For a second year running, the annual ‘Frontiers in Pediatric Genomic Medicine’ conference has gone virtual – bringing together the latest research and innovations in paediatric genomic medicine.
The ongoing advancements in genomics have the potential to revolutionise healthcare. One area where this is particularly relevant is within paediatric medicine. Rapid whole genome sequencing, in particular, has been shown to be a feasible and effective method for the timely diagnosis of genetic diseases present at birth. Identifying the genetic aetiology of presentations at birth can enable tailored management of care.
Here, we present just a few of the talks and discussions from the Frontiers in Pediatric Genomic Medicine conference, demonstrating the ongoing integration of genomic tools into clinical care.
The impact of genomic medicine
The event kicked off with a fireside chat with Stephen F. Kingsmore (President/CEO of Rady Children’s Institute for Genomic Medicine) and Eric Topol (Founder and Director of the Scripps Research Translational Institute) about how rapid precision medicine can transform patient lives.
Kingsmore and Topol explored how the pandemic has not only increased awareness of genomics amongst the general population but has also opened the doors to a new era of medicine. For example, medicine has typically been local, but now the adoption of Telemedicine and digital tools has upended this system and enabled people to access healthcare and support from across the world. In addition, the pandemic has also shown the value of mRNA and how this can be harnessed for not just vaccines, but also in treating cancer and other autoimmune and neurodegenerative diseases. Topol emphasised that this platform has created a “new biotech dimension.”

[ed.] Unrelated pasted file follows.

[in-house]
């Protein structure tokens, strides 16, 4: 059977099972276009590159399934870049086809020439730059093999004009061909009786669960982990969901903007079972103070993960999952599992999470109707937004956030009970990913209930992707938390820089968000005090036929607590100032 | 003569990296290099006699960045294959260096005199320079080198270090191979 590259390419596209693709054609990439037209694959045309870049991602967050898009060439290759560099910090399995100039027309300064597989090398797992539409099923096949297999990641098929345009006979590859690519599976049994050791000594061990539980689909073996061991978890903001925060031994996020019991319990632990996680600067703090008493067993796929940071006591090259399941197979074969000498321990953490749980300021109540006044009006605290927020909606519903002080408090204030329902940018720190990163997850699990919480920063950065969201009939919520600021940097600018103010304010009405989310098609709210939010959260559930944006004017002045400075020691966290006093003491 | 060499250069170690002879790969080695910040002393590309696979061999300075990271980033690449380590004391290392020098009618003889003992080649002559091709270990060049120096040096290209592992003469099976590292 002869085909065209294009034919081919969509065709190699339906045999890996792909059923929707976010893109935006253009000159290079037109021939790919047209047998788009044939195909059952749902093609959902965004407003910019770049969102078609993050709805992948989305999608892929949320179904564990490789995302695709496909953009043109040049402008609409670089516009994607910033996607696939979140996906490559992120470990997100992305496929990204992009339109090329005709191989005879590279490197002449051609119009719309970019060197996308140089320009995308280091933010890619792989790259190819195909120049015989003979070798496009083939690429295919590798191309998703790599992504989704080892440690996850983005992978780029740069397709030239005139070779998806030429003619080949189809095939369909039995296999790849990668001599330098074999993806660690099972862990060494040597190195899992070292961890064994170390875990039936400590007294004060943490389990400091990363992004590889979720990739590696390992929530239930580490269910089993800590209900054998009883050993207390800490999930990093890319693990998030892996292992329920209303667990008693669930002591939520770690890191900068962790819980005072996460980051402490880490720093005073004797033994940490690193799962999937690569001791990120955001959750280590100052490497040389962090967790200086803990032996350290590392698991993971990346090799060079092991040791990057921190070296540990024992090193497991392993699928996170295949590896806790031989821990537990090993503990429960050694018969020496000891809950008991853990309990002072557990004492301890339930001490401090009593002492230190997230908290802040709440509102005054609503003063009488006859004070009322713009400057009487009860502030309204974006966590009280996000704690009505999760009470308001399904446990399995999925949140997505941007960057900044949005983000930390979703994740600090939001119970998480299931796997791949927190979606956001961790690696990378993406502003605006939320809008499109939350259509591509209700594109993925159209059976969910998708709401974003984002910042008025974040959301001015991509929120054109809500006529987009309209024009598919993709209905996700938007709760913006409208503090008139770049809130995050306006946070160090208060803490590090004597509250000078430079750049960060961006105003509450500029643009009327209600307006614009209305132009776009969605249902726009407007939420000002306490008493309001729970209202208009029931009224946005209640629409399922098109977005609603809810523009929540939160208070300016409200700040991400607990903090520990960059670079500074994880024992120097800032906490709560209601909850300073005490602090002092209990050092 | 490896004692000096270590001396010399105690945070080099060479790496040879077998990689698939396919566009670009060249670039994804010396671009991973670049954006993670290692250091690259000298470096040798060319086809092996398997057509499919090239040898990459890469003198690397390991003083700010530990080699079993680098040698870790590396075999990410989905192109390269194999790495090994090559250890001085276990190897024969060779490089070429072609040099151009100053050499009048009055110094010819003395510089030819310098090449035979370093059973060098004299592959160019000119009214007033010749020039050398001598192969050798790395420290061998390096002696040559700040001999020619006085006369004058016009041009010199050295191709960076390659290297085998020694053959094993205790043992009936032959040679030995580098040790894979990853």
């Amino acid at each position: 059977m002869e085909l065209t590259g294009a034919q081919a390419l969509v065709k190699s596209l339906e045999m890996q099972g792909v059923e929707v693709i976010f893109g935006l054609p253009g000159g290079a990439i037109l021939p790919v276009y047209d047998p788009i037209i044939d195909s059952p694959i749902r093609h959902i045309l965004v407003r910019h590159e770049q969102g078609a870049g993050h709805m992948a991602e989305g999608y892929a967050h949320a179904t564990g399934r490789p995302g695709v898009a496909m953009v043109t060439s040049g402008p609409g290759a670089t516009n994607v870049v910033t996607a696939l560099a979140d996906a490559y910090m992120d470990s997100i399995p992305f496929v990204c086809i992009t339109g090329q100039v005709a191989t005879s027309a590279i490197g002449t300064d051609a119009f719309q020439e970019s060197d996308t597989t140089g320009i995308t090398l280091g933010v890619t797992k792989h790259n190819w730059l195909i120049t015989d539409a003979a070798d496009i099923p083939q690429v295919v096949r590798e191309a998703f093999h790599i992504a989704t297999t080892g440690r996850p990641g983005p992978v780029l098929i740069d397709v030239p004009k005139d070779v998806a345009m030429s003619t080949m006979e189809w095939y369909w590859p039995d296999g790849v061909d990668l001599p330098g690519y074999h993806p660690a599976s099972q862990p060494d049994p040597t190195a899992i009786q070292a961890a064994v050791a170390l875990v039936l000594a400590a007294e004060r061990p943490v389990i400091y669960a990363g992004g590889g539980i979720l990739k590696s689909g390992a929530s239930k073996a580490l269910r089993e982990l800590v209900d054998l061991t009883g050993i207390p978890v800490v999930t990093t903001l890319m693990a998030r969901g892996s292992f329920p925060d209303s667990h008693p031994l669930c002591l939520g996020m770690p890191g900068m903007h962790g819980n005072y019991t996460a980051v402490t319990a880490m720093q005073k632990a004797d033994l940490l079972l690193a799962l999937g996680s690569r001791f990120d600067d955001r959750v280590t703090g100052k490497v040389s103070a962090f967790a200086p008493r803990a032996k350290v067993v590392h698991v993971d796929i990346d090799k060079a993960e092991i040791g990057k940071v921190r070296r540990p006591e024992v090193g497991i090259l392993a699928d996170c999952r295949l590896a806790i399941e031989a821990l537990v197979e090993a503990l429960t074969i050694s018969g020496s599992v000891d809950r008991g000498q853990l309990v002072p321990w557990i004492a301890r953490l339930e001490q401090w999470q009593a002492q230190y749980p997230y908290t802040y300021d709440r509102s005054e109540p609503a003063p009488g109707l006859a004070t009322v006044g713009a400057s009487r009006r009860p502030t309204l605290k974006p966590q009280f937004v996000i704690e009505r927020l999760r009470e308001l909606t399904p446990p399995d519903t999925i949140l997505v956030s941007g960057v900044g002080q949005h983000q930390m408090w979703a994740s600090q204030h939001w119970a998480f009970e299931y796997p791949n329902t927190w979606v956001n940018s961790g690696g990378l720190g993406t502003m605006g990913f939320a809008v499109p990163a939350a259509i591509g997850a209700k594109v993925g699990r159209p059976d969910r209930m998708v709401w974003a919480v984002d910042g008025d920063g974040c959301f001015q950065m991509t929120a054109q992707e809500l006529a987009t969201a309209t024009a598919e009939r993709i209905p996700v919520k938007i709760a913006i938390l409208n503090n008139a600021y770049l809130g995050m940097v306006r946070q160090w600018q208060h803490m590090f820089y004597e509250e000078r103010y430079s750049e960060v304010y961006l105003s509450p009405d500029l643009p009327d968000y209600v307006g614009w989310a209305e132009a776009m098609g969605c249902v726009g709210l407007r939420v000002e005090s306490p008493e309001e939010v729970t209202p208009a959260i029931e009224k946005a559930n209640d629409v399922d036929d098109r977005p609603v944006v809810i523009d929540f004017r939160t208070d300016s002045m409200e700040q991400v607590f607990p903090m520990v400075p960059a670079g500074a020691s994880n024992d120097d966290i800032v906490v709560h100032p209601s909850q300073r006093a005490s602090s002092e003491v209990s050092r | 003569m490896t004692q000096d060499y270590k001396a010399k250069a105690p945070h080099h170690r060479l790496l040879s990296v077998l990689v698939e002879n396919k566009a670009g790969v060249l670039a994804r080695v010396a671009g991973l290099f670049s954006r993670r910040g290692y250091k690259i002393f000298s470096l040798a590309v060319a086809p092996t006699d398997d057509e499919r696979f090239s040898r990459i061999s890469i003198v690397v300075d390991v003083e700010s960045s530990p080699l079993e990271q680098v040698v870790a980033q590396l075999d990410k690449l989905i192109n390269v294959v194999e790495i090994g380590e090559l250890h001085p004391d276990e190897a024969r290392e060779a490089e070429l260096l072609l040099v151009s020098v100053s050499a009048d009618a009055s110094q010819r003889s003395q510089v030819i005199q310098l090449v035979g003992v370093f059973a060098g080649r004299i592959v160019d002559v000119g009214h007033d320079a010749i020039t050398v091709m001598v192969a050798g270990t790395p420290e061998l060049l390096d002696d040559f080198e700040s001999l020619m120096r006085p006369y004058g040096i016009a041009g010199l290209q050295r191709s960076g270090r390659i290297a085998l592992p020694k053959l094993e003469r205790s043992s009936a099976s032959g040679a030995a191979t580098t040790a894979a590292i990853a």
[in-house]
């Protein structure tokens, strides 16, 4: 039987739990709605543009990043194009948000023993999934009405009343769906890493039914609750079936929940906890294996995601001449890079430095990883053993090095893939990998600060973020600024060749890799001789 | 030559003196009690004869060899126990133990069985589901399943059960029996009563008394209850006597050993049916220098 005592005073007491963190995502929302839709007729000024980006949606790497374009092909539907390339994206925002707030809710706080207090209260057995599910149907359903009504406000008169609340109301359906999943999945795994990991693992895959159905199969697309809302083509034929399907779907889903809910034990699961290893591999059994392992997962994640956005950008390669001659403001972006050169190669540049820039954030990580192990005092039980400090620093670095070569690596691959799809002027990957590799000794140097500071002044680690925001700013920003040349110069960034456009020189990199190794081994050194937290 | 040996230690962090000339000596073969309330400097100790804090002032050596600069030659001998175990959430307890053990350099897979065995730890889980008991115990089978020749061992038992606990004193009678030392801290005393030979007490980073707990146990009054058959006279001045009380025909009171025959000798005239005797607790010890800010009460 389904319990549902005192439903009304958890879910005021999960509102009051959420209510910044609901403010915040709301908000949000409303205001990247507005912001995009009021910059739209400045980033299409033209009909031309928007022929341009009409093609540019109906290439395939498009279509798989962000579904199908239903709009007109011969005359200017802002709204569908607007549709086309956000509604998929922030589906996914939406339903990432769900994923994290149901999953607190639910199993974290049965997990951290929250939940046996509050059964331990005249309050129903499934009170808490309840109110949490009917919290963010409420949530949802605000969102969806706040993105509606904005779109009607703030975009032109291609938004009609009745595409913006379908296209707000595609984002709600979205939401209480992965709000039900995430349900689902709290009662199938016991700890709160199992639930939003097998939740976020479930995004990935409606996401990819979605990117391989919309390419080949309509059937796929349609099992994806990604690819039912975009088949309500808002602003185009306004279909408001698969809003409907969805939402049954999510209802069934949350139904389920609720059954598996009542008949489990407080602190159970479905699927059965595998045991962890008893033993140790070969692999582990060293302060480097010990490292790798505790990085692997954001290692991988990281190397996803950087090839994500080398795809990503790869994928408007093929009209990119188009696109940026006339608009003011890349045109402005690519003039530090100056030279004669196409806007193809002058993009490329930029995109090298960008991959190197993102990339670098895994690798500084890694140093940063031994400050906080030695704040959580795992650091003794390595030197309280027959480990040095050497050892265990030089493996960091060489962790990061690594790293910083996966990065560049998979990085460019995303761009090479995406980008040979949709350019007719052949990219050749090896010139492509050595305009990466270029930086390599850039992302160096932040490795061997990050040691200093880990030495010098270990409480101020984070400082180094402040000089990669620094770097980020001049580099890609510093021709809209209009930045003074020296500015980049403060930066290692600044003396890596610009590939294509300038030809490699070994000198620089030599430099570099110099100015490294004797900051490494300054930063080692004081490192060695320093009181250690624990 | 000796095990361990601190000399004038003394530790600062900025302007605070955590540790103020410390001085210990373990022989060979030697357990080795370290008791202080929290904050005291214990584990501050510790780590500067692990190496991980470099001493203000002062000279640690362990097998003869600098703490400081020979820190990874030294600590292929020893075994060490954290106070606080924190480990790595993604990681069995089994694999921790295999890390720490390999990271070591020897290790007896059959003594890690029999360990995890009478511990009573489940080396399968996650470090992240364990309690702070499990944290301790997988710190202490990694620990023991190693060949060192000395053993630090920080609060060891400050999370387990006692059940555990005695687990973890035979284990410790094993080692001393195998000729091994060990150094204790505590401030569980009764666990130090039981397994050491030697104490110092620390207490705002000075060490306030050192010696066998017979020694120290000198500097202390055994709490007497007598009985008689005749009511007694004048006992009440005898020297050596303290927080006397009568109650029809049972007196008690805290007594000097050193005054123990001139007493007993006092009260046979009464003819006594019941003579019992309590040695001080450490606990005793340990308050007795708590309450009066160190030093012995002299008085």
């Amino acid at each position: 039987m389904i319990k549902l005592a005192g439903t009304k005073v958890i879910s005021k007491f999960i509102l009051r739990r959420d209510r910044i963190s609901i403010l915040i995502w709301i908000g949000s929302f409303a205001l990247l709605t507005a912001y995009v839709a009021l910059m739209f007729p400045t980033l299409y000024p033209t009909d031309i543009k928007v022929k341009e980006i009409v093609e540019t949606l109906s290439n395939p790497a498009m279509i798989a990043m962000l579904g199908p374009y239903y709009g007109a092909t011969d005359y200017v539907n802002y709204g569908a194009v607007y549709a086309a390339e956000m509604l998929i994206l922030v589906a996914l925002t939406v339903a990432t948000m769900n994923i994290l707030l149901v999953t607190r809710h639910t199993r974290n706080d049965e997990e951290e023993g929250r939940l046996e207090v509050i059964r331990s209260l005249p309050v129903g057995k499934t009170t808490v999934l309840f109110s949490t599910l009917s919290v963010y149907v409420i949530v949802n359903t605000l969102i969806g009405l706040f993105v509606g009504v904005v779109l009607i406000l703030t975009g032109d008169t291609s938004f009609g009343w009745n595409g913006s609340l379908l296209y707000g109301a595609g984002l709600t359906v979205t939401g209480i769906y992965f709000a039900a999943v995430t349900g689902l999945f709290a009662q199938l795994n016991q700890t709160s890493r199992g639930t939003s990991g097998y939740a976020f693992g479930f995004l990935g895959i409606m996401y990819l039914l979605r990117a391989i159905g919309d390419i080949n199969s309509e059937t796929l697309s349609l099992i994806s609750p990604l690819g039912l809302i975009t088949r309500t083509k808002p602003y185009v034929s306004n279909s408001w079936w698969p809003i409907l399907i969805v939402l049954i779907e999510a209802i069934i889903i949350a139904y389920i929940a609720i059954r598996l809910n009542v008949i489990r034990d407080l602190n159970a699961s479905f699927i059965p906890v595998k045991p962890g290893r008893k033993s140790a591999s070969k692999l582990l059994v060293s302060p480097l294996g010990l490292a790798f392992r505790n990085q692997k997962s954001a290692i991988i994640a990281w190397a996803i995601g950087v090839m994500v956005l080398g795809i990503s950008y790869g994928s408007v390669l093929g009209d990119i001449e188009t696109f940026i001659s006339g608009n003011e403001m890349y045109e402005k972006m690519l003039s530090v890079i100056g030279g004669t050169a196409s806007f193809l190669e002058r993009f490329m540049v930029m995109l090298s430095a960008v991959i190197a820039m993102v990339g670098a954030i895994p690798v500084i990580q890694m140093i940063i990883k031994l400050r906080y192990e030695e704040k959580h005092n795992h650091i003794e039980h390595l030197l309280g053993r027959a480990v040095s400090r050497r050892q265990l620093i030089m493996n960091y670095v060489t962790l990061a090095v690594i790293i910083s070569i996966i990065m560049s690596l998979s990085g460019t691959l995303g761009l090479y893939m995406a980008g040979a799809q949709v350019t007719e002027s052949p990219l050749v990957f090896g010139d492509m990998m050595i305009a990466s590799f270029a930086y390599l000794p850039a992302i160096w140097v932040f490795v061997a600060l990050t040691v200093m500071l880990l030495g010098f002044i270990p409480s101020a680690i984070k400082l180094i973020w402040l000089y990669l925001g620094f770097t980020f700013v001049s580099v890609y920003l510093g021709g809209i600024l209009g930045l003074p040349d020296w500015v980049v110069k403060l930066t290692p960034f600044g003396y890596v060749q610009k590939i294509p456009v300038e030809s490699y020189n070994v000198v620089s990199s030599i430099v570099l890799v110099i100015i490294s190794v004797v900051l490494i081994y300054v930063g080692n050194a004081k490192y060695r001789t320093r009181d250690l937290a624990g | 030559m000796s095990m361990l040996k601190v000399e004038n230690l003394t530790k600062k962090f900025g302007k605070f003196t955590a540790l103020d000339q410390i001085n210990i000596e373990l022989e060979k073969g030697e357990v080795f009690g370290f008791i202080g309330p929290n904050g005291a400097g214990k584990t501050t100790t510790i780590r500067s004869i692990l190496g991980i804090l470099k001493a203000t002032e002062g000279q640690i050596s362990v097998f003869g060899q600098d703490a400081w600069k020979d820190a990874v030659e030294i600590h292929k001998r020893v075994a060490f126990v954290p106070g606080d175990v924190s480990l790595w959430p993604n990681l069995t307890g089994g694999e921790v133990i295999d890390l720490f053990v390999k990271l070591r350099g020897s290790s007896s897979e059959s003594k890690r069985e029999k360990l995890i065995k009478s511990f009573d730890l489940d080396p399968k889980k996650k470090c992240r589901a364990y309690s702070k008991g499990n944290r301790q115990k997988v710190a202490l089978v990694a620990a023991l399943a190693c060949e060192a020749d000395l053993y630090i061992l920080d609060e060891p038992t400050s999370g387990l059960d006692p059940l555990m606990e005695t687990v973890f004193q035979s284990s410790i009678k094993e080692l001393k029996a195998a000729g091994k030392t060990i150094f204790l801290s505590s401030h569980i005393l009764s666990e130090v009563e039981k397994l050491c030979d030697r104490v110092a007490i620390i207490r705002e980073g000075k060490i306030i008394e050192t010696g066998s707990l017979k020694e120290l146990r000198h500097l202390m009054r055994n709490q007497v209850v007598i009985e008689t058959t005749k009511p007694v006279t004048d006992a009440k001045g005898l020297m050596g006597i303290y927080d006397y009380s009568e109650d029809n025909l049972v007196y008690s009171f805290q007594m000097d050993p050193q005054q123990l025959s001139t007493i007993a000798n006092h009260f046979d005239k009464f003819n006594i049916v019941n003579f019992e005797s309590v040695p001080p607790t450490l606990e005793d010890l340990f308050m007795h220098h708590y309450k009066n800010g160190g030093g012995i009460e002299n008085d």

When asked about the biggest achievement to come out of whole genome sequencing in the last 12 months, Kingsmore noted that there has been a mass of evidence supporting the cost effectiveness and impact on outcomes from using this technology in critically ill children and neonates. Rady is just one of the places across the world offering whole genome sequencing for children in intensive care with life-threatening conditions. The aim of this work is to make genetic screening faster, easier and a part of routine care.
Kingsmore noted that in the future our discussions of the diagnostic odyssey will have largely receded, and the next stage will be looking at innovative genetic treatments. He expressed that the diagnostic odyssey has uncloaked a new bottleneck – the therapeutic odyssey – which will involve acting on a genomic report. Kingsmore also discussed the $100 genome and believes that no matter where you are in the world this concept is within sight. Topol also looked to the future and discussed how he believes that whole genome sequencing will become part of routine care. He specifically noted its use within molecular autopsy, whereby those with unexplained sudden deaths will receive WGS to help inform families – the opposite spectrum to the work done at Rady.
There was also a talk from Joseph Gleeson (Director of Neuroscience Research, RCIGM) about how we can harness all this genomic data to develop new genomic therapies, in particular the use of antisense oligonucleotides. Gleeson expressed that the type of DNA mutation, rather than the type of disease or type of gene, is important to determine the approach of treatment.
He explored the benefits of antisense oligonucleotides, which can turn genes on and off in a reversible manner, in various diseases. These diseases included Batten’s disease and spinal muscular atrophy. Researchers at Rady have already been looking at the cases that they have sequenced to determine whether there are any treatable mutations using this technology. For example, one of their cases is a patient with Cockayne syndrome who has a mutation in the ERCC6 gene. There is currently no therapy for this condition; however, this individual’s mutation is gain-of-splice, which is amenable to antisense oligonucleotides.
The ongoing research and emerging innovations across genomics are becoming critical in patient care – with efforts in neonates and children certainly leading the way!
Read more here about global efforts harnessing WGS to inform precision medicine in critically ill children:
Image credit: By herjua – canva